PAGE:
monsters at the door
aka life after cancer

By Deb Baer Becker
Contributor
Woman Newspapers

I had a health scare just before this column was due. A routine physical revealed a low white blood cell count. I’d had a low white blood cell count last year, too. This number was even lower. 

White blood cells fight off infections. I worried that my immune system was compromised, something that can happen, in small percentages, among those of us who have had strong chemotherapies and radiation.

This blood cell stuff scared me to the marrow, which also happens to be where white blood cells are made. My negative thoughts gathered in their situation room, forecasted
an immune system shut down, and sent out a Worst Case Scenario Alert.

I had a panic attack.

Jeez, it’s not like I could run to the toilet, stick my finger down my throat, and throw up the chemo and radiation I had seven years ago! It’s too late! Besides, that chemo and radiation was the cure; it’s the reason I’m still here. 

I did not look like a kick-ass breast cancer survivor on the day that I met with my trusted and gifted internal medicine goddess, Dr. Serna.

I fidgeted on the exam table, nervous as a chicken, ready for fight or flight. The table’s paper crackled beneath me when I reached to peck a tissue from my purse.

The late summer sun filtered through the window’s silver blinds, a bird’s eye view of the freeway. I watched hundreds of cars racing by, like anxious thoughts.

The door opened, and Dr. Serna walked in. Her authoritative presence always calms me. She’s tall and thin, and I can never remember to ask if she runs marathons. She’s much
younger than me, which is how I like my doctors now that I’m over fifty.

Dr. Serna set her laptop on the counter, pushed her wavy pony-tailed hair away from her face, looked at the computer screen and said, “Okay, so we have your labs back, and everything looks good, except for the white blood count, right?” 

I sniffed and said, “Uh-huh.”

Dr. Serna, said, “You’re worrying, Deb. Don’t worry! You’re normally on the low side, and you’re healthy. We’ll repeat the test in two weeks. I’m sure that number will be higher, okay?”

I said, “But, Dr. Serna, 3.7 is really low,” while I dabbed the crumpled Kleenex on my soon-to-be-X’d-out eyes. 

Dr. Serna leaned over and put her hand on my arm, looked at me over the top of her wire-rimmed glasses and said, “Deb, I’m not worried, so I don’t want you to worry. We’ll repeat the labs, and your number will be higher, okay?”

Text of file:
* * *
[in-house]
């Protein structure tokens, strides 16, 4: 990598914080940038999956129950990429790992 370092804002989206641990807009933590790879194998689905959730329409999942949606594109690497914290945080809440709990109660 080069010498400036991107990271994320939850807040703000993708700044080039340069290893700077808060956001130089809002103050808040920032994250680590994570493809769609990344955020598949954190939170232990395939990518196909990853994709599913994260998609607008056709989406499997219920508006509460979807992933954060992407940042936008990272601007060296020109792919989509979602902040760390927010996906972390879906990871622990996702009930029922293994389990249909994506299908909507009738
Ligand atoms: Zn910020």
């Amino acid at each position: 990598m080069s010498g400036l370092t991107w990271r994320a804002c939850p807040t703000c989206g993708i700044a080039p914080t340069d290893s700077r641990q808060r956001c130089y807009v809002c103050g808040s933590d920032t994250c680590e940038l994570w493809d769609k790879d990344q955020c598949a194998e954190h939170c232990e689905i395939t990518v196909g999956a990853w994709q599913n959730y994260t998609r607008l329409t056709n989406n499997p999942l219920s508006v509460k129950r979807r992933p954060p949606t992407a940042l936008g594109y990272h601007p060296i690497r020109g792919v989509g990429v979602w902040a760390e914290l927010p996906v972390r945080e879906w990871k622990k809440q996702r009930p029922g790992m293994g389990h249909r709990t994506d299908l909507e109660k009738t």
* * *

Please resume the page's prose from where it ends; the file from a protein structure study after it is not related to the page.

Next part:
“You know I’m a bit of a worrier,” I said, and blew my nose.

UNDERSTATEMENT!

I am the reigning Queen of Negative Anticipation! Super Anxiety Woman! I’ve catastrophized all of my molehills into mountains! I’ve even asked Jesus, “But, Sir, what if
my faith is SMALLER than a mustard seed?”

Dr. Serna picked up and closed her computer and said, “I know you’re going to worry, so I’m giving you an assignment: ask your cancer team to FAX me all of your previous labs. That will give us solid information. Information will make you feel better.” And she left the room.

Information! That’s right!! I function much better with solid information.

So I called medical records and they rounded up my labs from 2010 to present, and guess what? The labs showed a consistently low white blood count over five years - good
news! But I was still anxious and worried.

I waited out the days until I could get my labs done. Waiting: the haven for worry. I tried to distract myself from all of my “what if thoughts.”

On some days I reorganized closets, cabinets, and drawers. I actually used my iron and ironing board. On other days I sat with all of my worried thoughts. It was a difficult two weeks.

The new labs showed a perfectly normal 6.7 white blood cell count.

A great wave of relief washed over my whole being. In its wake, I realized

I don’t want to wear the Super Anxiety Woman cape anymore—it’s exhausting.

So I asked for help. I’ve started working with a recommended therapist, and I’ve found a daily meditation app called Headspace.

I am still a kick-ass survivor. This is how we survive.